Abstract

Motivated by recent field studies on the effects of biocontrol beetle on invasive plants (Tamarix) on riparian ecosystems, we develop a simple three-species (the native consumer, the biocontrol agent, and their predator) model to explore potential dynamical benefits and harm of introducing a non-indigenous species into varied ecosystems with different habitat structures. Our proposed model assumes that (1) habitat consists of both native plants that are main food resources of the native consumer and invasive plants which are targeted food resources of the biocontrol agents; (2) the habitat structure is stable which has a fixed ratio of invasive plants; (3) biocontrol agents can defoliate invasive plants whose defoliations provide as additional food resources for the native consumer that could potentially increase the native consumer's abundance; and (4) the predators feed on both the native consumer and the biocontrol agents. Our study shows that introducing biocontrol agents into the ecosystem can generate complicated dynamics that could be beneficial or harmful to the ecosystem depending on the environments: biocontrol agents could be beneficial by promoting its biodiversity such that all species could coexist; on the other hand, biocontrol agents could also be harmful by eliminating the native consumer or the predator. In addition, biocontrol agents could stabilize or destabilize the ecosystem depending on the habit structure and the local ecological environments. These theoretical results provide us potential decision-making tools that allow managers to better predict both safety and efficacy of candidate biological control agents are needed.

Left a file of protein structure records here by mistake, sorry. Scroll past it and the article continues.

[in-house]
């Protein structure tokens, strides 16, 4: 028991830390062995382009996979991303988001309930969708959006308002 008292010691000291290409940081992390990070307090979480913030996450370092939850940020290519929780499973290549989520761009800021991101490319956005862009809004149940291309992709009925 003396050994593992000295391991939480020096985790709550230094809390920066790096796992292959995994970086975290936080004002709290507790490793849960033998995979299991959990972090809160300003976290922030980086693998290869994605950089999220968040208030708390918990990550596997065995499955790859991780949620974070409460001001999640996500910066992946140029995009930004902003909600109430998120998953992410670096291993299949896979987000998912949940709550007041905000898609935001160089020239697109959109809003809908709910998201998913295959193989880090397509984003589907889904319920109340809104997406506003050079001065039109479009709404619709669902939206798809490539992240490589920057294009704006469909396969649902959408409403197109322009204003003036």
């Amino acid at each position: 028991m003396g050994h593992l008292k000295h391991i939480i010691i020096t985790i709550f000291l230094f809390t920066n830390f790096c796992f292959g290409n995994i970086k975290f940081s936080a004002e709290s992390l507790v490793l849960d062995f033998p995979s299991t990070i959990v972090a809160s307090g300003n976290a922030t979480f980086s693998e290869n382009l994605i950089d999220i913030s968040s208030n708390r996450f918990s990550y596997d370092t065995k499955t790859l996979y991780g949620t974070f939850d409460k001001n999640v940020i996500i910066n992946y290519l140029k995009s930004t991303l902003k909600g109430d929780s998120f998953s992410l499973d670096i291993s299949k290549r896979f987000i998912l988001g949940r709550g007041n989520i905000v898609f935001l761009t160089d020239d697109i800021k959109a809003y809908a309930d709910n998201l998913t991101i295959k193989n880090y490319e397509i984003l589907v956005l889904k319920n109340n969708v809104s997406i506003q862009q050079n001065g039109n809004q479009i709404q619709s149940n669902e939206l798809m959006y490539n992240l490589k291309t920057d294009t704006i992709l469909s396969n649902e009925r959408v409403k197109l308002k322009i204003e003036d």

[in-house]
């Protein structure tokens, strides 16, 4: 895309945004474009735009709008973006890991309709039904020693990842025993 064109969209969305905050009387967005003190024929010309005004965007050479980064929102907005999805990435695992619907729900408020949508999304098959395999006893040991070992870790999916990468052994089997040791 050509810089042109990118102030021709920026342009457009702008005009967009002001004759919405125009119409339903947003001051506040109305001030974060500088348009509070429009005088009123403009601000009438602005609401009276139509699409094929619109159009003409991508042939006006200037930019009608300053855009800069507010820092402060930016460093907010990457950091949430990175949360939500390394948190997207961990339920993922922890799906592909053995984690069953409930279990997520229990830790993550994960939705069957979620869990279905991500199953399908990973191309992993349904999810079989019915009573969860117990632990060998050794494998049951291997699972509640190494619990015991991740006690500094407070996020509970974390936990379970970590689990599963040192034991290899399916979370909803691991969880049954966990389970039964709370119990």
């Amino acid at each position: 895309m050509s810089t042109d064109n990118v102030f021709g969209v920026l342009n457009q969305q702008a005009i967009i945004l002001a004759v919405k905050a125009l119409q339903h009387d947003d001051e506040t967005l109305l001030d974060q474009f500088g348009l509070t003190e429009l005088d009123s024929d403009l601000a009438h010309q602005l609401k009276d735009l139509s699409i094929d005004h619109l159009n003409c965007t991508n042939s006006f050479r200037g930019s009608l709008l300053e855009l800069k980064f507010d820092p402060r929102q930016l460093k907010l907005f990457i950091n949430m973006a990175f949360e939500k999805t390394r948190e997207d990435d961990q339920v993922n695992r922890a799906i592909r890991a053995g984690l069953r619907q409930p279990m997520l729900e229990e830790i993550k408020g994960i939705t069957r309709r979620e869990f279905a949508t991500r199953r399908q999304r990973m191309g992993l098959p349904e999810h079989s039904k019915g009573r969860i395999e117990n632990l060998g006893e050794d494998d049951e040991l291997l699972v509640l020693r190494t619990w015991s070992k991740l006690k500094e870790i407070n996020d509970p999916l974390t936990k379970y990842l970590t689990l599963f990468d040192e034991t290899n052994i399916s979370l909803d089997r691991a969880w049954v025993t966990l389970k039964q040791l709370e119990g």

Original languageEnglish (US)
Pages (from-to)361-385
Number of pages25
JournalApplied Mathematical Modelling
Volume51
DOIs
StatePublished - Nov 1 2017

Keywords

  • Invasive species
  • Native consumer
  • Native vegetation
  • Predation
  • Saltcedar

ASJC Scopus subject areas

  • Modeling and Simulation
  • Applied Mathematics

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